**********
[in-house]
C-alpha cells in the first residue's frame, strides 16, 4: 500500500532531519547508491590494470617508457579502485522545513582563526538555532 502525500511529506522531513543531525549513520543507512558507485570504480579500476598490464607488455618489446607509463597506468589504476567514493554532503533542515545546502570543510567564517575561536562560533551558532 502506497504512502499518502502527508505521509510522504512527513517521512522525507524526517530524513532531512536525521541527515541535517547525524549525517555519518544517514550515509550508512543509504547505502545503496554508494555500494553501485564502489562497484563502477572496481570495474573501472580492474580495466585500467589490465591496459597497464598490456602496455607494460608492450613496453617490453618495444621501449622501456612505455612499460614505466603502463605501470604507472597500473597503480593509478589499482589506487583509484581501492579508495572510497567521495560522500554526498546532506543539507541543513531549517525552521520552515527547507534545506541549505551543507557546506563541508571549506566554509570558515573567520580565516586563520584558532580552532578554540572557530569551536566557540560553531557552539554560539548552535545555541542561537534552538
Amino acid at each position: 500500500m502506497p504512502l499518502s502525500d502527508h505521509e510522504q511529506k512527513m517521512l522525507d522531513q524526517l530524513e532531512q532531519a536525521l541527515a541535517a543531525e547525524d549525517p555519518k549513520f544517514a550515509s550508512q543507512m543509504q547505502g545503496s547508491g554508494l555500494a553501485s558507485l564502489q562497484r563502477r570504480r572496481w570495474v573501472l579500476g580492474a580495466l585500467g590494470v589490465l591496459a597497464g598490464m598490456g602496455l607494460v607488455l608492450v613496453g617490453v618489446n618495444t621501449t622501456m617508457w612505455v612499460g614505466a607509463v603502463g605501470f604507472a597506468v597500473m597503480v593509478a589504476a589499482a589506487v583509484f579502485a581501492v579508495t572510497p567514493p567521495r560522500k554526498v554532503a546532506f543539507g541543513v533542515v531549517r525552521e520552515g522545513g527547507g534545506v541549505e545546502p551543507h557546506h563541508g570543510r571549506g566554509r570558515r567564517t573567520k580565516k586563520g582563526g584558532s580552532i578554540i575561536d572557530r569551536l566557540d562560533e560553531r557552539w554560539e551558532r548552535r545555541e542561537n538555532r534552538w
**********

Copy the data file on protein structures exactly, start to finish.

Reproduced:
[in-house]
C-alpha cells in the first residue's frame, strides 16, 4: 500500500532531519547508491590494470617508457579502485522545513582563526538555532 502525500511529506522531513543531525549513520543507512558507485570504480579500476598490464607488455618489446607509463597506468589504476567514493554532503533542515545546502570543510567564517575561536562560533551558532 502506497504512502499518502502527508505521509510522504512527513517521512522525507524526517530524513532531512536525521541527515541535517547525524549525517555519518544517514550515509550508512543509504547505502545503496554508494555500494553501485564502489562497484563502477572496481570495474573501472580492474580495466585500467589490465591496459597497464598490456602496455607494460608492450613496453617490453618495444621501449622501456612505455612499460614505466603502463605501470604507472597500473597503480593509478589499482589506487583509484581501492579508495572510497567521495560522500554526498546532506543539507541543513531549517525552521520552515527547507534545506541549505551543507557546506563541508571549506566554509570558515573567520580565516586563520584558532580552532578554540572557530569551536566557540560553531557552539554560539548552535545555541542561537534552538
Amino acid at each position: 500500500m502506497p504512502l499518502s502525500d502527508h505521509e510522504q511529506k512527513m517521512l522525507d522531513q524526517l530524513e532531512q532531519a536525521l541527515a541535517a543531525e547525524d549525517p555519518k549513520f544517514a550515509s550508512q543507512m543509504q547505502g545503496s547508491g554508494l555500494a553501485s558507485l564502489q562497484r563502477r570504480r572496481w570495474v573501472l579500476g580492474a580495466l585500467g590494470v589490465l591496459a597497464g598490464m598490456g602496455l607494460v607488455l608492450v613496453g617490453v618489446n618495444t621501449t622501456m617508457w612505455v612499460g614505466a607509463v603502463g605501470f604507472a597506468v597500473m597503480v593509478a589504476a589499482a589506487v583509484f579502485a581501492v579508495t572510497p567514493p567521495r560522500k554526498v554532503a546532506f543539507g541543513v533542515v531549517r525552521e520552515g522545513g527547507g534545506v541549505e545546502p551543507h557546506h563541508g570543510r571549506g566554509r570558515r567564517t573567520k580565516k586563520g582563526g584558532s580552532i578554540i575561536d572557530r569551536l566557540d562560533e560553531r557552539w554560539e551558532r548552535r545555541e542561537n538555532r534552538w